This suite piece was first published in the 1762 Yisuzi pipa score. It portrays the scenery in spring, when all of nature is fresh and vibrant. The subtitles are: Standing above the rest, The breeze through the lotus flowers; The crescent moon; Contemplating life's mysteries from a Jade pedestal, The iron policy of the gong; Music escaping from the Daoist Temple, Sound of an Eastern Crane.
  4. Flute and Drum at Sunset (1790s, pipa, civil style)
    This piece was first seen in the Ju Shilin Pipa Score, which appeared in the 1790s. The music depicts an enchanting spring river scene in southern China: the changing colours of the setting sun accompany the gradual disappearance of the fishermen's boats. Its sections are entitled: Sound of Bells from the Riverside Tower; Moon above the Eastern Hills; Breeze over the Stream; Shadows of Flowers; Distant Clouds and Waters Merge into One; Fisherman's Evening Song; Waves Lapping at the Shore; Homeward Boat.
  5. Ambushed on Ten Sides (1818, pipa solo, martial style)
    Although the earliest tablature is found in Hua Qiuping's pipa score dated 1818, a vivid description of a performance of the piece was recorded by a Ming dynasty literatus during the 17th century. It portrays the epic battle between rival armies led by Liu Bang and Xiang Yu in 202 BC, which resulted in the founding of the Han dynasty. The piece graphically depicts both the sounds of the battle and the moods of heroism and despair. The individual sections are entitled: Setting up Camp; Beating Drums; Sounding Horns; Firing Cannon; Calling Rosters; Manoeuvring troops; Laying Ambush; the Skirmish; the Major Battle; Farewell to Concubine Yu; the Suicide; the Rout.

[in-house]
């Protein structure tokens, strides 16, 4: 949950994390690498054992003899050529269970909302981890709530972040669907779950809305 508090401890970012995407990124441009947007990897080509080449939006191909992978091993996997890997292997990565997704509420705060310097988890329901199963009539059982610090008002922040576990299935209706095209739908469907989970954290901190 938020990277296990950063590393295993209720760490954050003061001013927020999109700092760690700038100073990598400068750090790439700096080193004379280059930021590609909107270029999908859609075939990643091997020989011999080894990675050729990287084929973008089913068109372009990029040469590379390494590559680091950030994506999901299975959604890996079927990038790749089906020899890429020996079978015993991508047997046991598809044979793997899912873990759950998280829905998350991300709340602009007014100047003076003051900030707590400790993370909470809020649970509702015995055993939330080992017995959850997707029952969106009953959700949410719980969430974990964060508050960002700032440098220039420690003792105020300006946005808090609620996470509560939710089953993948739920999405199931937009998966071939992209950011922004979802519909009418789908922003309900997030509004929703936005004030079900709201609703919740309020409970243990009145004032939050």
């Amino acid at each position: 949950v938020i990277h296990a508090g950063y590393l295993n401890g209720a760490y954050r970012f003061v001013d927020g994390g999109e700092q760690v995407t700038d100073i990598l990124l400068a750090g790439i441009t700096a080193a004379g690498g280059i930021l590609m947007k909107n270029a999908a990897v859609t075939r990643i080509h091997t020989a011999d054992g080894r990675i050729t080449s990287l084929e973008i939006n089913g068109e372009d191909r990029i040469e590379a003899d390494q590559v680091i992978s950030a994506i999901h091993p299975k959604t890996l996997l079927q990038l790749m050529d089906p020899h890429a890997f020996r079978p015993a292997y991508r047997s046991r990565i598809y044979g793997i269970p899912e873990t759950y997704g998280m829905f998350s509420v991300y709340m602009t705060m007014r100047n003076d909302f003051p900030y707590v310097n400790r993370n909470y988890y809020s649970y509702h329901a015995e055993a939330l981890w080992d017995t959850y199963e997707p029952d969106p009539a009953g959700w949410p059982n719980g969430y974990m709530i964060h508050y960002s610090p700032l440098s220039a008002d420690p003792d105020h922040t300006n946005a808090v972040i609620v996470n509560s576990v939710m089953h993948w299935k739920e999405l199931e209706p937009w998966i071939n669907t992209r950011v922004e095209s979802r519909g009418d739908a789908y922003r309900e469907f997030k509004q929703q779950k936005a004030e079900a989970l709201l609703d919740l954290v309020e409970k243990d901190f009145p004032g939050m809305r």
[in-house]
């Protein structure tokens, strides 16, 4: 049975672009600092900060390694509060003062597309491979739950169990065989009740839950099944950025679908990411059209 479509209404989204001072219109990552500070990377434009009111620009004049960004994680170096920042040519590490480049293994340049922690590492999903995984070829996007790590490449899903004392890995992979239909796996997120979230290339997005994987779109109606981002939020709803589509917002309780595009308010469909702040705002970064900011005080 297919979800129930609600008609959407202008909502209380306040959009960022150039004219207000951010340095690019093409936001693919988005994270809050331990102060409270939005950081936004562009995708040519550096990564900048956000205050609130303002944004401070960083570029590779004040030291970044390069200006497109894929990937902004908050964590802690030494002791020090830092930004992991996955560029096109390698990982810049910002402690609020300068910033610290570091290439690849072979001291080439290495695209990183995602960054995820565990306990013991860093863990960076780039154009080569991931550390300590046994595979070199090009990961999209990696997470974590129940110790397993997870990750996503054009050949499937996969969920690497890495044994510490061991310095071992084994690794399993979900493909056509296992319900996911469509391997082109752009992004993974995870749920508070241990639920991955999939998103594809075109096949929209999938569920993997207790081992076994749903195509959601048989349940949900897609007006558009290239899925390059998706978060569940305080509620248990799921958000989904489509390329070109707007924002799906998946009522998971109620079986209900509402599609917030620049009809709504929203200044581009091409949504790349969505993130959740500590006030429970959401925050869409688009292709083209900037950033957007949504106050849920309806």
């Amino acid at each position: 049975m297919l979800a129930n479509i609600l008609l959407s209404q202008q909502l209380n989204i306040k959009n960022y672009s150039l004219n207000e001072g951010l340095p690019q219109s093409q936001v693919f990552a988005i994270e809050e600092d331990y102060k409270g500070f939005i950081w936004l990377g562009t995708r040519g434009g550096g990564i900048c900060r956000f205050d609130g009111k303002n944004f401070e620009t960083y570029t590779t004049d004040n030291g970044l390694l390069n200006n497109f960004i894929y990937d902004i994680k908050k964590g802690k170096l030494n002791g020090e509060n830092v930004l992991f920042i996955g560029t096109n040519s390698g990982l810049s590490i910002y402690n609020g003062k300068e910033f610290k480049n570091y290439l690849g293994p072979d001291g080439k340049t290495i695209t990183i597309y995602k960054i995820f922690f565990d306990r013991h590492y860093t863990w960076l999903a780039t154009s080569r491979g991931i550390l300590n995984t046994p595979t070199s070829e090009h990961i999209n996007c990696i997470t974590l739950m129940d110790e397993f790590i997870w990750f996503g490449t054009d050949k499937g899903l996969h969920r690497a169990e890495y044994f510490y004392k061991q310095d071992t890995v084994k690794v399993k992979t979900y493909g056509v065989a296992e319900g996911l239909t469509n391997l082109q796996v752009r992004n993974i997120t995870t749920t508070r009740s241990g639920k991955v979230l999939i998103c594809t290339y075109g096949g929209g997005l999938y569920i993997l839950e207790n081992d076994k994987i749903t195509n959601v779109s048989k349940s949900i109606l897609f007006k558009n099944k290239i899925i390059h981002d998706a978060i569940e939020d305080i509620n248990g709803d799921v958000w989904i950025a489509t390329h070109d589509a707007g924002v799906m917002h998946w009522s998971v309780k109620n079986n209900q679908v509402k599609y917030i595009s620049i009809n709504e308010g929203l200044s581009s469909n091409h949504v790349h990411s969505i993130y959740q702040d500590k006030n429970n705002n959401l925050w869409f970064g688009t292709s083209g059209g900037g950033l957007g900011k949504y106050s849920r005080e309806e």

6. Dance of the Yi People (1965, pipa solo)
    This popular composition by Wang Huiran (1965) depicts a joyous gathering of the Yi people dancing with music on the mountainside at their annual torch festival. Its inspiration, like that of many modern Chinese pieces, is a romantic view of the 'minority' tribes of south-west China. The gentle, graceful melody in the high registers and the fast, dynamic melody of the lower registers portray the contrast between the energetic young men and the shy and bashful girls.

Cheng Yu's CD of pipa and guqin music is available at today's concert at £10 each.

Venue: Bristol Cathedral

Bristol Cathedral (photo: Adrian Pingstone)

Bristol Cathedral is situated in the middle of the city at the bottom of Park Street. It was founded in 1140, but was built gradually over a period of 700 years. The Cathedral hosts numerous events and concerts throughout the year. Many of these are open to the public, and some are free, including the regular lunchtime concerts on Tuesdays.

Visit the Bristol Cathedral website.